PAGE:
Couch gag: A cursor places each Simpson on the couch before moving them to trash.
Director: Mark Kirkland
J.K. Simmons as Jonah Jameson
Tom Wolfe as himself
Gore Vidal as himself
Jonathon Franzen as himself
Michael Chabon as himself
Synopsis: Lisa discovers Moe’s poetic ability and he’s invited to a prestigious writing event, where he takes all the credit and leaves Lisa feeling dejected.
Discussion: Finally, an episode with a real plot! Moe, upset that Homer forgot to take him fishing for his birthday, scrambles his thoughts into a poetic view of the world, which Lisa finds endearing and enters him into a poetry magazine. Moe’s poem is published and he’s invited to a writing conference in Vermont, where he takes all the credit and Lisa’s not happy.
We’ve seen Moe do this before- remember when Homer invented the Flaming Homer and Moe took all the credit? Lisa, being this episode’s moral conscience, tries to make Moe feel bad but he would rather be accepted into the prestigious writing group rather than be Lisa’s friend. Strangely, this doesn’t seem to bother Homer or Marge, who go “Vermonting”, leaving Lisa to work out her own problems. This is probably wise as anything Marge said would just be cliched and Lisa already knows how to get past this. On the other hand, Homer might promise to Lisa not to drink at Moe’s anymore but turn around and promise Moe that he’ll disown Lisa… or something.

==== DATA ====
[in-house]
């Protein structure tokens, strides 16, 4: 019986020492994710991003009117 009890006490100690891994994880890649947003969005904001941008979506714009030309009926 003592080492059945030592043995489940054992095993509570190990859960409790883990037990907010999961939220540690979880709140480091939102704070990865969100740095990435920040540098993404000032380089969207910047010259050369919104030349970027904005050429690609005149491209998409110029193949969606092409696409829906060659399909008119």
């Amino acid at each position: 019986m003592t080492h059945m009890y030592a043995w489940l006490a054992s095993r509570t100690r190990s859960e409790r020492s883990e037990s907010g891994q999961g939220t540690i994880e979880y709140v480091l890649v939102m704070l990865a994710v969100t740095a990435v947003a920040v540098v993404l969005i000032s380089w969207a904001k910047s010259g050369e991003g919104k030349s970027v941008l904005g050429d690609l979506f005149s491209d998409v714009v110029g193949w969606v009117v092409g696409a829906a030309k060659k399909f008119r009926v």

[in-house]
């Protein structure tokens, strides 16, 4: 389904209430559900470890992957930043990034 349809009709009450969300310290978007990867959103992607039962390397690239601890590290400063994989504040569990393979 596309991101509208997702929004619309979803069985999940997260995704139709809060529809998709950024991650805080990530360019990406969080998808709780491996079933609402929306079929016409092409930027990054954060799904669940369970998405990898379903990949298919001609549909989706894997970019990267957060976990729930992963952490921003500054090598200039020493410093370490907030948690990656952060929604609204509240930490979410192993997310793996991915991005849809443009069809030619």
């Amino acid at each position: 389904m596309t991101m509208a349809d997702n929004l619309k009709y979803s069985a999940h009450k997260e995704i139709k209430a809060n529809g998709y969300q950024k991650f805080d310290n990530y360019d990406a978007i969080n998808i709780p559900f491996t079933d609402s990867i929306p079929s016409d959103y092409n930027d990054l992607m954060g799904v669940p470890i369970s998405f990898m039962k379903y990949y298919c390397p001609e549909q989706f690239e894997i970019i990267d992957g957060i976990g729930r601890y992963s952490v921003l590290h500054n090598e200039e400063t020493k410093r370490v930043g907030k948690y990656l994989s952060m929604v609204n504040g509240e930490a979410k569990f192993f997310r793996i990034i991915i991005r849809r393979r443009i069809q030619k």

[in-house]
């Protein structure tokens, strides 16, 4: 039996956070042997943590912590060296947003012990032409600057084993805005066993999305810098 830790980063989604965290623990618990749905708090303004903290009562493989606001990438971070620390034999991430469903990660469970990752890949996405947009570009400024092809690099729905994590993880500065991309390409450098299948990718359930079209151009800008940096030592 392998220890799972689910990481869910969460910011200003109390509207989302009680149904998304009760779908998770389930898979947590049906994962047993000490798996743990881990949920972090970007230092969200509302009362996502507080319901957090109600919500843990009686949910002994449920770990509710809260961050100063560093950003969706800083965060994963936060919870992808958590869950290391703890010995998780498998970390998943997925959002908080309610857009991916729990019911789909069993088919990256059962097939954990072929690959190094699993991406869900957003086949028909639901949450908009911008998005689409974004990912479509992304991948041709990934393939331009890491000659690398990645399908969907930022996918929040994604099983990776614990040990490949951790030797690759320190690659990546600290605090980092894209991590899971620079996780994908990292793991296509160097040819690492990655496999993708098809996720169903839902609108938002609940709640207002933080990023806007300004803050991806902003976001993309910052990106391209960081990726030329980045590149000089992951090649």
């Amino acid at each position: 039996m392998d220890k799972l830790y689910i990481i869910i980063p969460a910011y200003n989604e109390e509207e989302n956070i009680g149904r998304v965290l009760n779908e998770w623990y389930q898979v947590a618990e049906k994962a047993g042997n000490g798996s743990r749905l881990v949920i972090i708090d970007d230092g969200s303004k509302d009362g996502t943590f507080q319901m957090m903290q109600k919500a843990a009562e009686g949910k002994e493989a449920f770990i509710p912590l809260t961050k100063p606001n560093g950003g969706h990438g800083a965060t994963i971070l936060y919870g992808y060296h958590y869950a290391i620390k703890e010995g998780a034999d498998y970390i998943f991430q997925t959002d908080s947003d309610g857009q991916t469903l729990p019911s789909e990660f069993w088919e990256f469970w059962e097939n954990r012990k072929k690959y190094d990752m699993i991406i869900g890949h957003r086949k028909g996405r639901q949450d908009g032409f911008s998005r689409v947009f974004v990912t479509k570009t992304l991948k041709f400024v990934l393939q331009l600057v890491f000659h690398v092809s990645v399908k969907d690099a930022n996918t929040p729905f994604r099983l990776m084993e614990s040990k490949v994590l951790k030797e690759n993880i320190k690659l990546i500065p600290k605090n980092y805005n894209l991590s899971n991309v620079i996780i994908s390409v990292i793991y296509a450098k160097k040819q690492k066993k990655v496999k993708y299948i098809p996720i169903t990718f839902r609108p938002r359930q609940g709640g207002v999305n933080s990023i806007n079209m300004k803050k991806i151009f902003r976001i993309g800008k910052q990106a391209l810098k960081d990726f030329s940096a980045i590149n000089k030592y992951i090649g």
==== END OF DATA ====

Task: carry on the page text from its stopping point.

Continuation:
There are weak spots in the ep though: the senior Olympics at the beginning is as slow as Grampa’s race, while the fighting between Jonathon Franzen and Michael Chabon is childish. I’d also like to have seen some female authors at the event; maybe Lisa could turn to one of them for advice- female authors have long suffered the pains of not being able to take credit for their work. Or maybe Lisa could have a dream in which she meets the Bronte sisters, who each had to publish under male pseudonyms (Currer Bell was acknowledged as the author in the first printing of Jane Eyre).
Overall, this episode is much, much better than yesterday’s travesty, and shows that the show isn’t quite dead yet. It’s not brilliant or original, but the guest authors lift the episode into something greater than it would have been without them. And, as always, I love a celebrity who can poke fun at themselves.